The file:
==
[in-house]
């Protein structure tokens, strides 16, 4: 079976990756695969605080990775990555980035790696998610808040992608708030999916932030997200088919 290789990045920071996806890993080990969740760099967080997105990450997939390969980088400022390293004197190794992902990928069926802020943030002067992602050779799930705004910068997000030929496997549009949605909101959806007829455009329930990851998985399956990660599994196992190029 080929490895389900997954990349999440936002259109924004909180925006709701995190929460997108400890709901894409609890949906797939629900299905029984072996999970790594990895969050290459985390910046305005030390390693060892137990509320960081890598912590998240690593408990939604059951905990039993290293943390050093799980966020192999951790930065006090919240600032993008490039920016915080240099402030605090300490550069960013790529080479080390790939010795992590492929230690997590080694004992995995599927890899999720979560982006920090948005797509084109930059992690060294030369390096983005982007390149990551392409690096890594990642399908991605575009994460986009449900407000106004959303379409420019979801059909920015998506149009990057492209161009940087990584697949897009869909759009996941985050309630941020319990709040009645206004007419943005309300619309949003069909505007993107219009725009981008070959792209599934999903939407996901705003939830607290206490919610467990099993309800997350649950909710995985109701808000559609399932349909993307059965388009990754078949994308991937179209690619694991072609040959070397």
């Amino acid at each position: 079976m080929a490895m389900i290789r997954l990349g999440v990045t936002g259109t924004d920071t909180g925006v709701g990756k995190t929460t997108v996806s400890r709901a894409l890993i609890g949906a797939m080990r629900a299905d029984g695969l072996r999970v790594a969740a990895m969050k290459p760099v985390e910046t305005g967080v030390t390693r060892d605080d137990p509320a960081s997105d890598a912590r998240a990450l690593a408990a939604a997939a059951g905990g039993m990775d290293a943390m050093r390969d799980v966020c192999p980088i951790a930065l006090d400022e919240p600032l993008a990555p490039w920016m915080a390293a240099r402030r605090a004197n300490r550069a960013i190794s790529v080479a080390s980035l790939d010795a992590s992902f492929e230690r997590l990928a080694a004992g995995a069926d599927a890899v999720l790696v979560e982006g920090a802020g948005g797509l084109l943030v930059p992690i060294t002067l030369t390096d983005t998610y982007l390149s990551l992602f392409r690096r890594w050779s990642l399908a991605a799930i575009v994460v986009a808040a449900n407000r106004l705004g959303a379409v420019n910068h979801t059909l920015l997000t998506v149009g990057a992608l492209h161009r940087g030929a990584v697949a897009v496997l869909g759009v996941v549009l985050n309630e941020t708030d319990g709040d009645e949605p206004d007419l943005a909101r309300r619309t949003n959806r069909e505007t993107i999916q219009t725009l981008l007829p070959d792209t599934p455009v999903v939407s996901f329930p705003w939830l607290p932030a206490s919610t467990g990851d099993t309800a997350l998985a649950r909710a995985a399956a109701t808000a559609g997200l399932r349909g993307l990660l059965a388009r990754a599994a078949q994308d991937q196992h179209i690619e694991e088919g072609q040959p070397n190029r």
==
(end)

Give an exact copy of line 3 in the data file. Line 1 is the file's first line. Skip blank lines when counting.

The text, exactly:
């Amino acid at each position: 079976m080929a490895m389900i290789r997954l990349g999440v990045t936002g259109t924004d920071t909180g925006v709701g990756k995190t929460t997108v996806s400890r709901a894409l890993i609890g949906a797939m080990r629900a299905d029984g695969l072996r999970v790594a969740a990895m969050k290459p760099v985390e910046t305005g967080v030390t390693r060892d605080d137990p509320a960081s997105d890598a912590r998240a990450l690593a408990a939604a997939a059951g905990g039993m990775d290293a943390m050093r390969d799980v966020c192999p980088i951790a930065l006090d400022e919240p600032l993008a990555p490039w920016m915080a390293a240099r402030r605090a004197n300490r550069a960013i190794s790529v080479a080390s980035l790939d010795a992590s992902f492929e230690r997590l990928a080694a004992g995995a069926d599927a890899v999720l790696v979560e982006g920090a802020g948005g797509l084109l943030v930059p992690i060294t002067l030369t390096d983005t998610y982007l390149s990551l992602f392409r690096r890594w050779s990642l399908a991605a799930i575009v994460v986009a808040a449900n407000r106004l705004g959303a379409v420019n910068h979801t059909l920015l997000t998506v149009g990057a992608l492209h161009r940087g030929a990584v697949a897009v496997l869909g759009v996941v549009l985050n309630e941020t708030d319990g709040d009645e949605p206004d007419l943005a909101r309300r619309t949003n959806r069909e505007t993107i999916q219009t725009l981008l007829p070959d792209t599934p455009v999903v939407s996901f329930p705003w939830l607290p932030a206490s919610t467990g990851d099993t309800a997350l998985a649950r909710a995985a399956a109701t808000a559609g997200l399932r349909g993307l990660l059965a388009r990754a599994a078949q994308d991937q196992h179209i690619e694991e088919g072609q040959p070397n190029r």